It’s December, that time of year when your mind turns to “maybe next year…” Sometimes I think of this as fantasy time because, even though 90% of what I write is nonfiction, I start thinking about writing fiction.
I’m not a complete pantser but I don’t completely outline my stories either. I want to know the inciting incident as well as the three attempts. I also take a good hard look at my plot to make sure it is believable.
Even fantasy has to be believable.
It seems pretty straight forward and like it wouldn’t be all that hard to pull off but I think what goofs us up is trying to make our plots weighty and significant. What can our character fight for that is big and meaningful and dramatic? Yes, those things can be important but so is believability.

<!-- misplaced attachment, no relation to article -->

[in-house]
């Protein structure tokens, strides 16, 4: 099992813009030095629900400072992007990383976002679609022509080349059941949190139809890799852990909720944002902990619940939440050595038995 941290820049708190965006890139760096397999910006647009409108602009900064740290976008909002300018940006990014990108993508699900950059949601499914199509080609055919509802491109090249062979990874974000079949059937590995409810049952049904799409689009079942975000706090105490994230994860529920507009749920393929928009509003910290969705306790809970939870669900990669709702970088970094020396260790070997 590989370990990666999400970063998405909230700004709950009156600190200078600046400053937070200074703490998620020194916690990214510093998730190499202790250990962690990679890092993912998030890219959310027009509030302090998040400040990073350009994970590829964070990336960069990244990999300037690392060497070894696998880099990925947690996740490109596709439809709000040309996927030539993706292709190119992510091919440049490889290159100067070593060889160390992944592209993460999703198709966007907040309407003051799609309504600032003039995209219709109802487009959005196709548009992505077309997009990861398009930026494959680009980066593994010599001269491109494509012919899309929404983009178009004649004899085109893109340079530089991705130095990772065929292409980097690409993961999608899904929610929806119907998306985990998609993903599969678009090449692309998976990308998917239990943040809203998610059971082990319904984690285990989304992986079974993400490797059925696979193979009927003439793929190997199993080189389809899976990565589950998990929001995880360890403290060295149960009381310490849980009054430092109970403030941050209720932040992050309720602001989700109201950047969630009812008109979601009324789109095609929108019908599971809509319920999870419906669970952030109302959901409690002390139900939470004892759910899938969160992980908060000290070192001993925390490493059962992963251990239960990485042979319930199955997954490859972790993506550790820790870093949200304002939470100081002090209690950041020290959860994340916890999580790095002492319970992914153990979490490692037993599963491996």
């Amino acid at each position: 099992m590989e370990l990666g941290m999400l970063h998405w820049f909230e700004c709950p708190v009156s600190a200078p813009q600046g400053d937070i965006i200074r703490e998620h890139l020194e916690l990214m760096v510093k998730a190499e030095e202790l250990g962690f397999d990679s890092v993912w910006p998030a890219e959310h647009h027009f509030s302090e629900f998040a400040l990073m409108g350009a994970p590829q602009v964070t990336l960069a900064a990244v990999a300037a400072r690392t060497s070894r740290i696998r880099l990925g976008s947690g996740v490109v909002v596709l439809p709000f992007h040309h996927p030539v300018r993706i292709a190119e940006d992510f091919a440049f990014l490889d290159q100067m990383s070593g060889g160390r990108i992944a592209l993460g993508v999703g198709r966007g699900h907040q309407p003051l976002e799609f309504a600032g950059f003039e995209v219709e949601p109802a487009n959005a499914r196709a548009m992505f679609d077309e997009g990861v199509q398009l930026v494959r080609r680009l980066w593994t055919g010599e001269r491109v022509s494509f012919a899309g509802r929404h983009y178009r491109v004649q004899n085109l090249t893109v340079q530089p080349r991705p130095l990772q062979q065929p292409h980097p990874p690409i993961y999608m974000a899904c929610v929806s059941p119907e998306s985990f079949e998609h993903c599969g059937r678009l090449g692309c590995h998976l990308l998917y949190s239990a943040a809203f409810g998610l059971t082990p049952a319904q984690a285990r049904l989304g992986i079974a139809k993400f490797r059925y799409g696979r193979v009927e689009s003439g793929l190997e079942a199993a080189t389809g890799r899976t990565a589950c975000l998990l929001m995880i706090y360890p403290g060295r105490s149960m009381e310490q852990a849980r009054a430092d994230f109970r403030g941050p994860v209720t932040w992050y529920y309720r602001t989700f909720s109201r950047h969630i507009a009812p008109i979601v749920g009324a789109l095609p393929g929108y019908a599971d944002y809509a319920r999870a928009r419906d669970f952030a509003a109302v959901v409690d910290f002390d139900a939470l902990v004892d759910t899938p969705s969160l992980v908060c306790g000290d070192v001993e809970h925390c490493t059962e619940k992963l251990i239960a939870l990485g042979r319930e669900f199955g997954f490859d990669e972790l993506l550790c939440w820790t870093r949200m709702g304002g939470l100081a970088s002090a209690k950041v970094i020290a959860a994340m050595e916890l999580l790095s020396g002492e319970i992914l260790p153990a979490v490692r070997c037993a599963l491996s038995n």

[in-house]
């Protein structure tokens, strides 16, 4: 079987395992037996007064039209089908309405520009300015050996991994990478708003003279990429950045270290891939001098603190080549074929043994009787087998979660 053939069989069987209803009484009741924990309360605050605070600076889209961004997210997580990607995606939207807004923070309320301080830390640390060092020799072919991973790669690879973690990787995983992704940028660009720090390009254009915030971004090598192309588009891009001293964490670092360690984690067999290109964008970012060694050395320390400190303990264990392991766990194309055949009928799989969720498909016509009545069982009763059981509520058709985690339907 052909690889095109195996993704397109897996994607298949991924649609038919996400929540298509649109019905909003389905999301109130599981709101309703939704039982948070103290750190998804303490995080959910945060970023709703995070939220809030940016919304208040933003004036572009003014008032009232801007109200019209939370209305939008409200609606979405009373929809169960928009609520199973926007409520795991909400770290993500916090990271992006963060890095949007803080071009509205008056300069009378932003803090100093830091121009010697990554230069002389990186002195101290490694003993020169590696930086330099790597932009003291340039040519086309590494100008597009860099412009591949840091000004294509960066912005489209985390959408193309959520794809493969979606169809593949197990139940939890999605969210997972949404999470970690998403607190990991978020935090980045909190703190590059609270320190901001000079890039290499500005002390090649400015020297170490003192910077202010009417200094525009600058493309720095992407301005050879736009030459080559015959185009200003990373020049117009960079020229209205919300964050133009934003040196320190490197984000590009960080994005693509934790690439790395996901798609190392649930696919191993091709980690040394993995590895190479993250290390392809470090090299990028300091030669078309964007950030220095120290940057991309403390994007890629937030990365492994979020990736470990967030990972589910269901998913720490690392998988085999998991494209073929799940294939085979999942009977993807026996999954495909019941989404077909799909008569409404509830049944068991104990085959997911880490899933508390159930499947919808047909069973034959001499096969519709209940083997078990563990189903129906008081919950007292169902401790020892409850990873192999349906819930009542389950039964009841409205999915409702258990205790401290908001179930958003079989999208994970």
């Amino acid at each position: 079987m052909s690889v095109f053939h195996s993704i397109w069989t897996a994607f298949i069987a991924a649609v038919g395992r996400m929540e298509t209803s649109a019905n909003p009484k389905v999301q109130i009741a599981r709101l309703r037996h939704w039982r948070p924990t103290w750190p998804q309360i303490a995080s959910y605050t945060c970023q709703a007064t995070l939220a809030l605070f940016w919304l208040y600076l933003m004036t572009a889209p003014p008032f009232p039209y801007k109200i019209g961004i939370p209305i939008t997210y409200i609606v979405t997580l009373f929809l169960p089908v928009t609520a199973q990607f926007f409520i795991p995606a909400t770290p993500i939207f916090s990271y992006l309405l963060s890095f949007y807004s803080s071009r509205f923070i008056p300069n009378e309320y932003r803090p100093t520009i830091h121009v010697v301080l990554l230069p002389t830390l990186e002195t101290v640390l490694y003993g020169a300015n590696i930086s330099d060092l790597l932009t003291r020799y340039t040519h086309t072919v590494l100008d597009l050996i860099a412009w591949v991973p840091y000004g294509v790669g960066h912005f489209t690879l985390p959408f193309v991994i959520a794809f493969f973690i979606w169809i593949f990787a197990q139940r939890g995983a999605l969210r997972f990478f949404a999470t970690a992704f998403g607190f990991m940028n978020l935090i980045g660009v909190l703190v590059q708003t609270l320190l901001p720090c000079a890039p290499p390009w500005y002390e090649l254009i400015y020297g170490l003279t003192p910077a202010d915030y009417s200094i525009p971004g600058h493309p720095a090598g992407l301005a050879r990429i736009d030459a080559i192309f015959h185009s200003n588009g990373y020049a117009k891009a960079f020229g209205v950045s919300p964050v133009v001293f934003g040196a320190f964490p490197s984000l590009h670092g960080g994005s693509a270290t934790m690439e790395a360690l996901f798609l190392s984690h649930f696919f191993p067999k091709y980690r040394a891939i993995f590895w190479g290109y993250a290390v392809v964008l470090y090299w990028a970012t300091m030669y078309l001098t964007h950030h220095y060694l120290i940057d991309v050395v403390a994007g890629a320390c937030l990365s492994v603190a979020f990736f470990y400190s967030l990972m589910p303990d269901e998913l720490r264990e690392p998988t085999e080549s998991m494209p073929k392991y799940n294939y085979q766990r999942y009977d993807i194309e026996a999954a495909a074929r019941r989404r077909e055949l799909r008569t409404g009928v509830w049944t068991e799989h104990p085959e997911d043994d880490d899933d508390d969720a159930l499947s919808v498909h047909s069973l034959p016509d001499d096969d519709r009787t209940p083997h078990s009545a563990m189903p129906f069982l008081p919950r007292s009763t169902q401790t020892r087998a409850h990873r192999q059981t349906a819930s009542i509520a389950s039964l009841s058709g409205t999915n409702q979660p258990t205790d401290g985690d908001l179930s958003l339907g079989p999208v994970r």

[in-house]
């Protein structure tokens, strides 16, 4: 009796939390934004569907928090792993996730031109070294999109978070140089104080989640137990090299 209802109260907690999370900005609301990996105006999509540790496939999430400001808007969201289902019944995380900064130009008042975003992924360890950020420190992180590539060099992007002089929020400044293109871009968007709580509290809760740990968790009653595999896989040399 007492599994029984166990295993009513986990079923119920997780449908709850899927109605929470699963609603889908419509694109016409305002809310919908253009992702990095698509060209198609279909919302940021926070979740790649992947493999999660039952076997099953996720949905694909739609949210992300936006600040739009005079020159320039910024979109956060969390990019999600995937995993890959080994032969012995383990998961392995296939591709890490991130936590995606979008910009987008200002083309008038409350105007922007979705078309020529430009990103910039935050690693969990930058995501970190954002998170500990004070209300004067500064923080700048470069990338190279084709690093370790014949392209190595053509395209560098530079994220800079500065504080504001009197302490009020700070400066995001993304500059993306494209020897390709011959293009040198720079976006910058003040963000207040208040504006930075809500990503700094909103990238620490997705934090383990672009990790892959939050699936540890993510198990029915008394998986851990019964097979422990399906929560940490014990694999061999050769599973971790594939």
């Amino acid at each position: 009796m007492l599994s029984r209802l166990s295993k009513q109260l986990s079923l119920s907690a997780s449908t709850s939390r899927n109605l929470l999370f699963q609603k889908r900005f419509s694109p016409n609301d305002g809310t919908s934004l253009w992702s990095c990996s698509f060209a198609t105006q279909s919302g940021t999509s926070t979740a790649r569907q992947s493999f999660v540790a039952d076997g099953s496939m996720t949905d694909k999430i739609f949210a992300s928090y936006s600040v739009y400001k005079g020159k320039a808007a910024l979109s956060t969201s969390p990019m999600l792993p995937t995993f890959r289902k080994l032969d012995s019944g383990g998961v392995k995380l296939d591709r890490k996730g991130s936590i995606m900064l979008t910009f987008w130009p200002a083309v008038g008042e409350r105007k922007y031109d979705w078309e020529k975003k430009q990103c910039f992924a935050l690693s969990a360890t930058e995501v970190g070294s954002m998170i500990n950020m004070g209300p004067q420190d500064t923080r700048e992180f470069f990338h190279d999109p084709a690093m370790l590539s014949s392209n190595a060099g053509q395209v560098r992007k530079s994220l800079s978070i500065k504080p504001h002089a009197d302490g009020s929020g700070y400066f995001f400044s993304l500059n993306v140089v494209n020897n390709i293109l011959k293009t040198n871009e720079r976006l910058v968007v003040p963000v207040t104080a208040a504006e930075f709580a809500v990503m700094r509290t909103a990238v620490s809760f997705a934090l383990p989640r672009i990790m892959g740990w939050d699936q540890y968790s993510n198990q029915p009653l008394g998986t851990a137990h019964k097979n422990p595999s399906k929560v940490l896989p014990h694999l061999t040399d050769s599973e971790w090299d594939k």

You can’t send your character after a ship load of pirates or aliens if it is a fool’s mission. Okay, you can but only if they believe they have no choice.
That means that if your inciting incident is a body in the woods (hello, teen fiction!), there has to be a damn good reason for your main character to investigate on her own. The fact that the victim was her best friend . . . that’s probably not good enough. The fact that the victim was her best friend and she has a big old gap in her memory and thinks that she might have done it? Now you’re on the right track.
Yes, we all know people who in reality do some pretty dim things. But if you’re character suddenly drops 15 IQ points just to move the story along, your editor will most likely point it out.
If your character has to be able to pick a lock, but has no manual dexterity, you better come up with another solution.
Believability is a must in well plotted fiction. It just might take a bit more work to achieve if you are accustomed to writing nonfiction.